LIndsay Lapaquette

LIndsay Lapaquette

I work with organizations who want to elevate team performance by refining leadership communication skills.

How to Work with People You Don’t Like

Have you ever been in a job where there’s been one or more colleagues who you simply do not get along with?

We get to pick our friends, but we don’t get to pick our colleagues.

It seems that in any job, there are colleagues with whom we connect very easily.  These are people who we often become friends with and sometimes even spend time with outside of the office.

people you don’t like

And then… there are those people with whom we just don’t have this instant affinity.  Sometimes these people fall into the category of those who you wouldn’t spend ANY time with if you didn’t have to.

Frankly, there are sometimes colleagues who we just do not like.

Once organizations become a certain size, this is bound to happen.  We find ourselves interacting with people with all sorts of different personalities.  

Like them or not, to be effective in our jobs, we need to find ways to work with people of all different personalities.

Here are a few tips to help you navigate working with people you don’t like:

1. Make it about the behaviour you don’t like, not about the person.

It’s important to look at how we frame the thoughts that we have about this person who we don’t like. 

Framing your thoughts in relation to what the person does that you don’t like, rather than as negative personal characteristics of the individual will help you keep a or more objective perspective.  Simply put, it will make things less personal.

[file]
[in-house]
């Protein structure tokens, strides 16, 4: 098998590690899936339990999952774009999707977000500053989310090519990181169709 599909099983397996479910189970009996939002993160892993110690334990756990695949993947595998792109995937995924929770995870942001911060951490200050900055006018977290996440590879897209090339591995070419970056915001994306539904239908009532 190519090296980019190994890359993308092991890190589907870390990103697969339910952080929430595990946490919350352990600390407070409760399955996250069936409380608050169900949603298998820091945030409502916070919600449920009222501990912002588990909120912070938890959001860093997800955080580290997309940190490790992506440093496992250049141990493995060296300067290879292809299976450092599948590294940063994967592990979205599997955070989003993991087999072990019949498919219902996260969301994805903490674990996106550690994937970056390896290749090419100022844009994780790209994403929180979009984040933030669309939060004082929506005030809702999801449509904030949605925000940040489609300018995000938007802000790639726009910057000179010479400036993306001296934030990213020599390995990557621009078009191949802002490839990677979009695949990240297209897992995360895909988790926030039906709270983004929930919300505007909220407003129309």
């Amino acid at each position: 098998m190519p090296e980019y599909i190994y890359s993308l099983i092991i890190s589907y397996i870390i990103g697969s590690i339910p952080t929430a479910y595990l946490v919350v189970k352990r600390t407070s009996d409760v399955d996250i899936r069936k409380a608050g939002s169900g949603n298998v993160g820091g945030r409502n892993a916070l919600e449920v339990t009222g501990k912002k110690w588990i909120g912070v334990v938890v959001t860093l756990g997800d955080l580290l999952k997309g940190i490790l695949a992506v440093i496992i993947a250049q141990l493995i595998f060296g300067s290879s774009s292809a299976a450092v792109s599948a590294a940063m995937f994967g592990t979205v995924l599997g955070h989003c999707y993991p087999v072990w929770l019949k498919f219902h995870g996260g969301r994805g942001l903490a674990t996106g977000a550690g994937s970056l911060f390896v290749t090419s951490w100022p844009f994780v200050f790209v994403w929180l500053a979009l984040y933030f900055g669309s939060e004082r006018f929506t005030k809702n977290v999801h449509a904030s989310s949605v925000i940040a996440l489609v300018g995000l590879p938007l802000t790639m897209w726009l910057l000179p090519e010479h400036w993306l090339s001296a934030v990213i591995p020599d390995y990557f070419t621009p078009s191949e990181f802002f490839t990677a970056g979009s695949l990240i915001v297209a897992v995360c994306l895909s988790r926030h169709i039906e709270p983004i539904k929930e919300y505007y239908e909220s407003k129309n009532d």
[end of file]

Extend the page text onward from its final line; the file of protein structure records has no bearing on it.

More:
For instance, instead of saying to ourselves, “I don’t like Joe,” focusing on behaviours you don’t like, such as “I don’t like it when Joe tells me what I have to do” or “I don’t like it when Joe doesn’t look up from his computer when I’m talking to him” makes it more about the behaviours that you dislike than about the person.

Depersonalizing your thoughts about the person you dislike will not only influence how you manage your negative feelings about the person.  It will also help you to identify the behaviours that you need to address in order to be able to work together more effectively.

2.   Gossip is not cool.

No matter how much frustration you have towards someone, it’s essential to not speak about them in a disparaging way at the office.  It’s simply not professional.  And it creates A LOT of stressful communication and drama within organizations.

It’s one thing to address problems that you’re having directly with the person concerned.  It’s another to speak about it behind their back.  If you choose to spend your time at work unproductively debriefing and complaining about the people you dislike (i.e. gossiping), then you are contributing to a toxic environment within your workplace.

If you’re a leader who observes team members doing this, you need to address it immediately.  Not doing so means that you are enabling this toxicity within your organization.

3.  Get curious as to why this person’s behaviours bothers you so much.

Instead of firing your fury at the other person, turn inward first.  Examine why this person gets under your skin so much. 

What is it about their behaviours that you can’t stand?  How do you feel when interacting with this person?  Is the reaction that is triggered within you when interacting with this person truly proportionate to the person’s behaviour?